Wednesday, August 4, 2021
Aug. 4, 2021

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Jayne: NCAA’s actions unsportsmanlike

The Columbian
Published:

A Supreme Court decision last week will lead to profound changes in college sports.

But the unanimous ruling in National Collegiate Athletic Association v. Alston still fails to address the most confounding questions: Why are some of America’s most prestigious universities de facto minor leagues for the NFL and the NBA? And why is the point guard more lauded than the Nobel laureate in the corner office?

Of course, the court wasn’t tasked with answering those questions; that is best left to sociologists and economists. Instead, the Supreme Court was asked whether the business model used by big-time college sports is constitutional.

To that, the justices left no room for debate. As Justice Brett Kavanaugh wrote in a concurring opinion: “Nowhere else in America can businesses get away with agreeing not to pay their workers a fair market rate on the theory that their product is defined by not paying their workers a fair market rate.”

In other words, the NCAA refuses to pay athletes who are the attraction for an industry that generates billions of dollars a year. At the University of Washington, for example, the athletic department generated $138 million in revenue during the last pre-pandemic school year. The football coach was paid $4.125 million by the school; his players received no salary.

To defend this practice, NCAA lawyers argued that amateurism is an integral part of big-time college sports; they were sharply rebuked.

“The NCAA’s business model would be flatly illegal in almost any other industry in America,” Kavanaugh wrote. “Price-fixing labor is price-fixing labor.”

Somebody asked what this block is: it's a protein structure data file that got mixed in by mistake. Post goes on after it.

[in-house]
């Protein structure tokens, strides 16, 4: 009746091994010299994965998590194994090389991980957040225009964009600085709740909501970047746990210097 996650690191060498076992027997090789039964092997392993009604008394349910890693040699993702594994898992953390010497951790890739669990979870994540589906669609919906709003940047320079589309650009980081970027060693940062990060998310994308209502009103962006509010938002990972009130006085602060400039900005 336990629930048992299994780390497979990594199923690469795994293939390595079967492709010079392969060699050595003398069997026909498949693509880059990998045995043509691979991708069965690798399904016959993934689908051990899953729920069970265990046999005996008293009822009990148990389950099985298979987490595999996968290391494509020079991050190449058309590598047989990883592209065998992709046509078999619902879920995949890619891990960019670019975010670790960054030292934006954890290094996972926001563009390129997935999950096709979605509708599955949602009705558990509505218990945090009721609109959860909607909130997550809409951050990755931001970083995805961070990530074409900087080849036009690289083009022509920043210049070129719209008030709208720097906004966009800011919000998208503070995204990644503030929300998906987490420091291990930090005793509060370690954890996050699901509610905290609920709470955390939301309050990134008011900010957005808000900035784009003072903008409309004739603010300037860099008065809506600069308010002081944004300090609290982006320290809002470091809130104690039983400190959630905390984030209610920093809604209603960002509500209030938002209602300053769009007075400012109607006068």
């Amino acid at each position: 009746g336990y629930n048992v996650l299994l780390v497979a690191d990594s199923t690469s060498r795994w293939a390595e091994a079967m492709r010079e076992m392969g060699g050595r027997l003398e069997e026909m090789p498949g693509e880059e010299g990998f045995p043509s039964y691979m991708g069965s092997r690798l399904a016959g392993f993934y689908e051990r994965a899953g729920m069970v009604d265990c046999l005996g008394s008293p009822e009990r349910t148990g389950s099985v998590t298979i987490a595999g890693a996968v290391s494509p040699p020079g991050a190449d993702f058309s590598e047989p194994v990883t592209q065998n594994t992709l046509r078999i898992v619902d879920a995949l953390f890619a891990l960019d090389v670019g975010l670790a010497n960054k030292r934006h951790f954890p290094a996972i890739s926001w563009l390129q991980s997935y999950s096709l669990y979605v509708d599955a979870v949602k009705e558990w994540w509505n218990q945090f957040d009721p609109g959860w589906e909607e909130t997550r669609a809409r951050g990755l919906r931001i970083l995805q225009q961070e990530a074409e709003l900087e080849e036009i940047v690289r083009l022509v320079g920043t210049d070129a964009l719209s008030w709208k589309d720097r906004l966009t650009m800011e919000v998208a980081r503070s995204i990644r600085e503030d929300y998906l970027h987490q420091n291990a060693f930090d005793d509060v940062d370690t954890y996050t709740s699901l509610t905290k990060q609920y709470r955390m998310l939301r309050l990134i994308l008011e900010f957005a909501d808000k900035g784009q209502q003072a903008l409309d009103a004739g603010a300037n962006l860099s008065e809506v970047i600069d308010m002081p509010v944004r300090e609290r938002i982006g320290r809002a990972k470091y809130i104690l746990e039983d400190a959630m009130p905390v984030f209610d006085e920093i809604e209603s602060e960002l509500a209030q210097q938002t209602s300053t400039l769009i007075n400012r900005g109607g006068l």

Indeed, that labor is rewarded with college scholarships — and there is value in that. But for the most famous athletes in the most popular sports, it is silly that they should not profit when fans purchase a jersey with the athlete’s name on it.

Eventually, the decision will allow athletes to make money off their name, image and likeness, or NIL. If the quarterback is the most famous person in Pullman, he can, say, do TV ads for the local car dealer.

All of which resonates with Dan Dickau. A Prairie High School graduate, Dickau made it to the NBA by way of Gonzaga University.

“Would I have loved to have made some money on the side? Absolutely,” he said in a phone interview. “Was I a good enough player to have quietly been offered something when being recruited? Absolutely not. I think the NIL is definitely a step in the right direction. They should have the opportunity based on their ability.”

Which returns us to the larger question: Why are august institutions of higher learning the training ground for pro leagues in football and basketball? “College football and college basketball started long before professional football and basketball,” Andrew Zimbalist, a professor of economics at Smith College and longtime chronicler of college sports, told me a while back. “They were established.”

So, the system that enthralls millions of fans and generates billions of dollars is largely an accident of birth.

Baseball, on the other hand, started at the professional level during the 1870s. That is why a minor-league system is the primary training ground for future major leaguers, and it is why aspiring baseball players have an option coming out of high school: Play in college while working toward a degree, or go to the minor leagues.

College baseball, of course, does not enjoy the popularity of college football or basketball. But that popularity has been subsidized by a system that is inherently unfair to the athletes and is, we now know, unconstitutional. It is subsidized by a system that should be supplemented by minor leagues.

As Zimbalist said: “Athletes who want to go to the NFL or the NBA wouldn’t have to go to college and pretend that they’re students and go through the rigmarole of college.”

Until that happens, endless questions about compensating college athletes will continue to go in circles. And that is certain to land the NCAA in front of the Supreme Court for another tongue-lashing.

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